When entrepreneurs pitch their software-as-a-service ideas to me, I always ask how they plan to compete with what I call the galactic clusters -- Amazon, Google, Microsoft, and Yahoo. These giants have set a high bar for Internet-scale operations, and they're relentlessly pushing it higher.
Stories by Jon Udell
I was one of the lucky souls who saw the only public demonstration of Microsoft's object-oriented file system, code-named Cairo, at the 1993 Professional Developers Conference. A decade later, in a column entitled "A Tale of Two Cairos, I reflected on Cairo's historical context and the modern context into which its successor, WinFS, would emerge -- which was, of course, the Web. Here's what I said three years ago:
Twenty-eight months since my last report on Microsoft's .Net technology suite, it's interesting to see what's changed and what hasn't. The desktop version of the Longhorn OS was renamed Vista, but its release status remains the same: beta. Of the three .Net-oriented "pillars of Longhorn" -- Avalon, Indigo, and WinFS -- two are renamed (Avalon to Windows Presentation Foundation and Indigo to Windows Communication Foundation) but none have shipped, and WinFS has been pushed post-Vista.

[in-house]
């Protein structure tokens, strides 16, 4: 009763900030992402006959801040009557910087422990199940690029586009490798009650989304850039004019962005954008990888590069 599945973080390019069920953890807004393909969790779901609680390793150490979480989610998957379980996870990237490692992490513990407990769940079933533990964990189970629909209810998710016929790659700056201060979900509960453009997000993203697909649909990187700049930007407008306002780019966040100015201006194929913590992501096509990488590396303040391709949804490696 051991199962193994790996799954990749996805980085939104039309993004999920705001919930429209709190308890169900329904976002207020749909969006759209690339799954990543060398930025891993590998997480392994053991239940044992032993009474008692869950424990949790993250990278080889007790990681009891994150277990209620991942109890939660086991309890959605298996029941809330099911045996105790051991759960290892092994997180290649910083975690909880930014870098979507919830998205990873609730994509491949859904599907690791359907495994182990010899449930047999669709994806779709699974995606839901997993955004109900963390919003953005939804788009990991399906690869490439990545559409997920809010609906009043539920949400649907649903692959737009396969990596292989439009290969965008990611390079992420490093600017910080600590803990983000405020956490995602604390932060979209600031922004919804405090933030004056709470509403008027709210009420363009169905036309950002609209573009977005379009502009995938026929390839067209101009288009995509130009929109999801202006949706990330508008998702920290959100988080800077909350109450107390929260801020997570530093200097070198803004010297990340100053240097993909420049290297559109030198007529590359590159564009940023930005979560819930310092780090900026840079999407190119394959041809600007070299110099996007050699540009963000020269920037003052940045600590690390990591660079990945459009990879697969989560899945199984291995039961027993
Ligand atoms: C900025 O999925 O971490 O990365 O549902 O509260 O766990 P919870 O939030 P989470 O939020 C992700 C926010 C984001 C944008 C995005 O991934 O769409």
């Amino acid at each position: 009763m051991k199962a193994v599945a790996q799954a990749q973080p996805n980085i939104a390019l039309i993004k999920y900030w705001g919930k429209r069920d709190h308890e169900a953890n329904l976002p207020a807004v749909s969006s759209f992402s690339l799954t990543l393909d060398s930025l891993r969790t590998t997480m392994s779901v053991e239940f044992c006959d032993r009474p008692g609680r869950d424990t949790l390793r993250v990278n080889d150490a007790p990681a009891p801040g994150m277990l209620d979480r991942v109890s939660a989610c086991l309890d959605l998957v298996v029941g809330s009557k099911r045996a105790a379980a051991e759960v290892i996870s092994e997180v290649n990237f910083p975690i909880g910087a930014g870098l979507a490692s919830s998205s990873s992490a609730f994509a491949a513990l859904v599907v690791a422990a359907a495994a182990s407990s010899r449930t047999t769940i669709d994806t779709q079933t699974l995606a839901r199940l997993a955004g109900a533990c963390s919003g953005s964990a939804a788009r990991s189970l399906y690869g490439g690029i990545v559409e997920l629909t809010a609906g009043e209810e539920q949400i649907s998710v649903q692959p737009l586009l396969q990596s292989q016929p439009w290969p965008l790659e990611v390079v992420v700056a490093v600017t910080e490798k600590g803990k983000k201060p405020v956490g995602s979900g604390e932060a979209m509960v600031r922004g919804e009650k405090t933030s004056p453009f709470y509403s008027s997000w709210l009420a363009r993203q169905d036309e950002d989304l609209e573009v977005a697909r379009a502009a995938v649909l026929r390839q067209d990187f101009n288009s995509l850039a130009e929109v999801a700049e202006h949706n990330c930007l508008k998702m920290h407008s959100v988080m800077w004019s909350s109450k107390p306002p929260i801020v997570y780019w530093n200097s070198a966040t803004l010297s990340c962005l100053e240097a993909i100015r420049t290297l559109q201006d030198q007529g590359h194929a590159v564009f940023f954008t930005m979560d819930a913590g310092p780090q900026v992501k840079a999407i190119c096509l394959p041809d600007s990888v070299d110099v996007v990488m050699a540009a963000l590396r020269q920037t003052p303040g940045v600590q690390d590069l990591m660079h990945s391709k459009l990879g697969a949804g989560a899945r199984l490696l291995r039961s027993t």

Graham Glass wrote a blog entry this week that touched on two of my favorite themes: open source and education. In the middle of a project based on the red-hot Ruby on Rails platform, he took time out to explain how he found, and worked around, a Rails limitation. Digging down to the roots of the problem took six hours of investigation. Crafting the work-around took just six lines of code.
Ad hoc social software will probably flourish in the enterprise. Is this the next-generation intranet? If so, we should sort out what we got wrong on the first try, and what we'll get right this time around.
A fault line runs beneath the groundswell that began a few years ago with XML Web services and continues today as SOA (service-oriented architecture). True, nearly everyone agrees that XML messaging is the right way to implement low-level, platform-agnostic services that can be composed into higher-level services that support enterprises business functions. Yet, here's also a sense that the standards process has run amok.